Courtesy of Whole Foods via Instagram

Whole Foods, an organic grocery chain owned by Amazon and its CEO Jeff Bezos, has reportedly been creating heat maps of their stores, ranking locations on the likelihood of their workers unionizing. While creative union busting is common in the corporate world, it is always wrong. Whole Foods’ actions are inexcusable and, as usual, low-income individuals will bear the weight of their moral lapses.

The heat map uses various criteria to label stores as high risk for forming unions. The most concerning of the criteria relates to income inequality. Stores that are in low-income areas, as well as areas with high levels of unemployment, are marked for higher risk of forming unions. Low-income individuals are those who would benefit most from membership in a union, a correlation that is easily made by the company so that they can shut down any union talk. This means that Whole Foods is actively working to ensure the wages and rights of low-income workers remain constrained. This is undeniably despicable. 

Another major criteria of the heat map is employee satisfaction and customer complaints. Employees who are dissatisfied with their workplace may seek to increase the status of workers through the creation or joining of a union. Whole Foods is reportedly funneling “resources” to stores with low worker satisfaction, but no details have been revealed on what those resources may be.

Whole Foods’ statement on the story is also troubling. The company states that it stands with an “overwhelming majority” of its workers in believing a direct relationship with the company will be more successful at solving problems than forming a union. Unfortunately, it appears Whole Foods is trying to manufacture consent from its employees to not form a union, as no data or polling has been released that indicates Whole Foods workers are not interested in forming unions. It is hard to believe that a company investing in union tracking is not worried about their workers’ devotion.

Whole Foods also stated that workers who have issues with their workplace should speak directly to management, rather than seek help from a union. This is a clear attempt to remove employee leverage in talks with employers. When an employee enters their boss’ office to complain without the support of a union, they are acting alone. They have no leverage other than their own labor, which is easily replaced. They risk being fired, and it would be difficult for them to speak candidly. When an employee talks with their boss with a union behind them, they have much more leverage, as many other workers are willing to take measures against the company to have demands met. When massive amounts of labor are at risk of being withheld, production could be stalled, and the company will be much more willing to come to the table and make concessions to workers.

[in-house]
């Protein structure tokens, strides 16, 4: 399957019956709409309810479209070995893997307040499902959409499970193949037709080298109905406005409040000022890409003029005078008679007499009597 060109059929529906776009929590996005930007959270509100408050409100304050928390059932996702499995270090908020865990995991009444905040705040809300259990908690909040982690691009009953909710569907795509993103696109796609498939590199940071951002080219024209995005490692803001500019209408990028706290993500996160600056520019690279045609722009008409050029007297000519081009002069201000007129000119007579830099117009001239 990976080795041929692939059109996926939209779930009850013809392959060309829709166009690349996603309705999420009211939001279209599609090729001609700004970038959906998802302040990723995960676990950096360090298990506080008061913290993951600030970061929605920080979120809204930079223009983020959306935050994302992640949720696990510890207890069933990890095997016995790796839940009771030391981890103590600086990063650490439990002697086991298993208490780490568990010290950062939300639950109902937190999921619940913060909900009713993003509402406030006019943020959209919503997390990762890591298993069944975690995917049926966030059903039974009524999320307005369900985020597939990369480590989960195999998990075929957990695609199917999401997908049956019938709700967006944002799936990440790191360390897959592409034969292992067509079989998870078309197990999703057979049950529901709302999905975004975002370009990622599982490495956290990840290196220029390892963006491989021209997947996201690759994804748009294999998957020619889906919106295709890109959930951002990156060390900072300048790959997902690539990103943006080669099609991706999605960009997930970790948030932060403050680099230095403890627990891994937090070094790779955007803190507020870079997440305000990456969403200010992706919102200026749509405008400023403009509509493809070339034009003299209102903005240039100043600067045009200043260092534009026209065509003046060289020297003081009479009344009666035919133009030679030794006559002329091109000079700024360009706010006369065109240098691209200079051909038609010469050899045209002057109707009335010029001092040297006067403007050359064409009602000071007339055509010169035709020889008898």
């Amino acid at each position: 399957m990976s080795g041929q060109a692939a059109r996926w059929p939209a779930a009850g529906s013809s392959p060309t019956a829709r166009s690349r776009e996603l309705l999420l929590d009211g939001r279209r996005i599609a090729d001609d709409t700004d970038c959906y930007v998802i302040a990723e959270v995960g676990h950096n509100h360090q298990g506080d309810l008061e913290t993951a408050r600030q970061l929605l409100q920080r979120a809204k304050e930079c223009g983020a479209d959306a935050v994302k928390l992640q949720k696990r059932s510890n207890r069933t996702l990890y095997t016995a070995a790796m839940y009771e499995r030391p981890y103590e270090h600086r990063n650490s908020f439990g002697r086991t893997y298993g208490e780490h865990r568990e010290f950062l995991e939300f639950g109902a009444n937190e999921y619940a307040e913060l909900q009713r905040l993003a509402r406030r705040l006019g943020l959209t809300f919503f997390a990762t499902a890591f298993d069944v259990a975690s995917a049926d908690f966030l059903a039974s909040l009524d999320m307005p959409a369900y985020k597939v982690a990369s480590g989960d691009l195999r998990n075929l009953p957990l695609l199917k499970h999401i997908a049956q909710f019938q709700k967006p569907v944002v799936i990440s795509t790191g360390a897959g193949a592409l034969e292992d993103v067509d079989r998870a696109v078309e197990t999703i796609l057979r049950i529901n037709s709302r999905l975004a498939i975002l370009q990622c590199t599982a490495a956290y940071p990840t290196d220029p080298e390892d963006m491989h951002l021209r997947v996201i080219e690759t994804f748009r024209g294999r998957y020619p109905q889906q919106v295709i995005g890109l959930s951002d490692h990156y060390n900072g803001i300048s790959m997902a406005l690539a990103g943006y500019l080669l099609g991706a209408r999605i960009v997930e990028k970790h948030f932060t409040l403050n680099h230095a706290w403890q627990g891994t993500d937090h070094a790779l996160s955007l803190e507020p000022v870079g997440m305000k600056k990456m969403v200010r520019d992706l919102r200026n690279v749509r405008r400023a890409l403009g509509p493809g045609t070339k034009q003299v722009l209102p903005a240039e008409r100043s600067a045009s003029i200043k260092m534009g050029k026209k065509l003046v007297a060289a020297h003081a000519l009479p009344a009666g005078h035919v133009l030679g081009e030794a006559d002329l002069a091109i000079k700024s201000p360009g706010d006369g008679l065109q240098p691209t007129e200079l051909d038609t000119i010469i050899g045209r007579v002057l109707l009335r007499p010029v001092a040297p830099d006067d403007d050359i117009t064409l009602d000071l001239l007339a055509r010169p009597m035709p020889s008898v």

Unions make the lives of their workers materially better. Union workers have, on average, 27% higher wages than nonunion workers. Union workers are also much more likely to have quality healthcare and real pensions. It is ethically wrong to bust unions at all, but the fact that Whole Foods focuses on busting in low-income areas makes this underhanded tactic all the more egregious. Considering that Whole Foods’ parent company, Amazon, touted nearly $12 billion in profits last year, they could clearly afford to make the lives of their workers a little better, and would likely see increases in productivity as a result. 

Whole Foods’ mapping of stores that are likely to form unions is obvious and despicable union busting and an exercise in corporate greed. The benefits workers see under unions due to greater bargaining power is far too valuable for Whole Foods to get away with this. They must be stopped. One can only hope this story breaking inspires Whole Foods workers to get together, stick it to their oppressive employer and form a union already.